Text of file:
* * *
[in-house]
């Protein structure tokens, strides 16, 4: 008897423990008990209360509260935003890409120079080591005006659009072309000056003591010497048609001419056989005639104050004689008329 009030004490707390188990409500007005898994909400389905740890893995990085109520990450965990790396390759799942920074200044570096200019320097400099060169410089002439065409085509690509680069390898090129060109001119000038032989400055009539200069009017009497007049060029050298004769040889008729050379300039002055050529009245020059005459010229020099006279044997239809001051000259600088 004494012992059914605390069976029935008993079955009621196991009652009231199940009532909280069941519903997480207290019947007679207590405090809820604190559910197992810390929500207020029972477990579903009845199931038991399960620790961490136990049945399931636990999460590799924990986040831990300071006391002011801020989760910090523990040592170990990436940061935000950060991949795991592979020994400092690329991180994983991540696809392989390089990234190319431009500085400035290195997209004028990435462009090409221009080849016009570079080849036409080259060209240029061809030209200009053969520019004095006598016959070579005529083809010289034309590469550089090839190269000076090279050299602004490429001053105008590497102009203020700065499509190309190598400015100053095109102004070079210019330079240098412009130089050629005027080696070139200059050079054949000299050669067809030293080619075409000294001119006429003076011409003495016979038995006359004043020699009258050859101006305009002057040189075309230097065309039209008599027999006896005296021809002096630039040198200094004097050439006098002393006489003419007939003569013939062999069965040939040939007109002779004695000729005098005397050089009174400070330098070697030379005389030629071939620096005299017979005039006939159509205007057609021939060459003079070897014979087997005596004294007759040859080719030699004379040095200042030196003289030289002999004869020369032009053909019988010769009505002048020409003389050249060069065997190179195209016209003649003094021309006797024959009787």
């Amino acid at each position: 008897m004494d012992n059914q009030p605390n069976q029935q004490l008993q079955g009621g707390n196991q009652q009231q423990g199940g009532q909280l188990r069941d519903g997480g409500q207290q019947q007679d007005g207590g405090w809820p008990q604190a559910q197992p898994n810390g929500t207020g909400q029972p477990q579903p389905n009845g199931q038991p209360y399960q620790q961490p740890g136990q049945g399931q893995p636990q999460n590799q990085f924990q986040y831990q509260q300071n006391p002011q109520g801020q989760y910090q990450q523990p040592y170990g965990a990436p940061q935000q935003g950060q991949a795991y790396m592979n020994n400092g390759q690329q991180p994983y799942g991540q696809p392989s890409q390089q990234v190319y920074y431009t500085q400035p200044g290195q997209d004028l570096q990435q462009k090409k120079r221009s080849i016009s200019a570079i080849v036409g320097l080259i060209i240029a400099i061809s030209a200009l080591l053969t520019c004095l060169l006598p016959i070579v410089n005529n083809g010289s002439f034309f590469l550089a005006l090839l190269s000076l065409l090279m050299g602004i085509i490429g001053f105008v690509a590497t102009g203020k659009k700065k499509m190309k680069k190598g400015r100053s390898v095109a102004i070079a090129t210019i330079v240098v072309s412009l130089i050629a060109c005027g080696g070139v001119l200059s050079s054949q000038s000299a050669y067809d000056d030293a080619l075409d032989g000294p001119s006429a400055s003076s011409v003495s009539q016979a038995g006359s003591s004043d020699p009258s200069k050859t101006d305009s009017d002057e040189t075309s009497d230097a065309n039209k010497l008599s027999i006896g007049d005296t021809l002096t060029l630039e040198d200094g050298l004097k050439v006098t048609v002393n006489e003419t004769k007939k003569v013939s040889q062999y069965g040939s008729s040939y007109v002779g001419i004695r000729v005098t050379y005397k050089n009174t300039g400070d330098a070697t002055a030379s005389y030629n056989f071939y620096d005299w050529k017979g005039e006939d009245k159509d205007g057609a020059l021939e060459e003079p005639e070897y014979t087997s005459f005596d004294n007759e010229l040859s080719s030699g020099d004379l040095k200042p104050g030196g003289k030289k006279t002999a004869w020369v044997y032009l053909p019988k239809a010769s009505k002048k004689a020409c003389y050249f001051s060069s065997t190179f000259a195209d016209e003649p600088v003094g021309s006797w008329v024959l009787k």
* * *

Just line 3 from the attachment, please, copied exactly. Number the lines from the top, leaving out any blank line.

């Amino acid at each position: 008897m004494d012992n059914q009030p605390n069976q029935q004490l008993q079955g009621g707390n196991q009652q009231q423990g199940g009532q909280l188990r069941d519903g997480g409500q207290q019947q007679d007005g207590g405090w809820p008990q604190a559910q197992p898994n810390g929500t207020g909400q029972p477990q579903p389905n009845g199931q038991p209360y399960q620790q961490p740890g136990q049945g399931q893995p636990q999460n590799q990085f924990q986040y831990q509260q300071n006391p002011q109520g801020q989760y910090q990450q523990p040592y170990g965990a990436p940061q935000q935003g950060q991949a795991y790396m592979n020994n400092g390759q690329q991180p994983y799942g991540q696809p392989s890409q390089q990234v190319y920074y431009t500085q400035p200044g290195q997209d004028l570096q990435q462009k090409k120079r221009s080849i016009s200019a570079i080849v036409g320097l080259i060209i240029a400099i061809s030209a200009l080591l053969t520019c004095l060169l006598p016959i070579v410089n005529n083809g010289s002439f034309f590469l550089a005006l090839l190269s000076l065409l090279m050299g602004i085509i490429g001053f105008v690509a590497t102009g203020k659009k700065k499509m190309k680069k190598g400015r100053s390898v095109a102004i070079a090129t210019i330079v240098v072309s412009l130089i050629a060109c005027g080696g070139v001119l200059s050079s054949q000038s000299a050669y067809d000056d030293a080619l075409d032989g000294p001119s006429a400055s003076s011409v003495s009539q016979a038995g006359s003591s004043d020699p009258s200069k050859t101006d305009s009017d002057e040189t075309s009497d230097a065309n039209k010497l008599s027999i006896g007049d005296t021809l002096t060029l630039e040198d200094g050298l004097k050439v006098t048609v002393n006489e003419t004769k007939k003569v013939s040889q062999y069965g040939s008729s040939y007109v002779g001419i004695r000729v005098t050379y005397k050089n009174t300039g400070d330098a070697t002055a030379s005389y030629n056989f071939y620096d005299w050529k017979g005039e006939d009245k159509d205007g057609a020059l021939e060459e003079p005639e070897y014979t087997s005459f005596d004294n007759e010229l040859s080719s030699g020099d004379l040095k200042p104050g030196g003289k030289k006279t002999a004869w020369v044997y032009l053909p019988k239809a010769s009505k002048k004689a020409c003389y050249f001051s060069s065997t190179f000259a195209d016209e003649p600088v003094g021309s006797w008329v024959l009787k």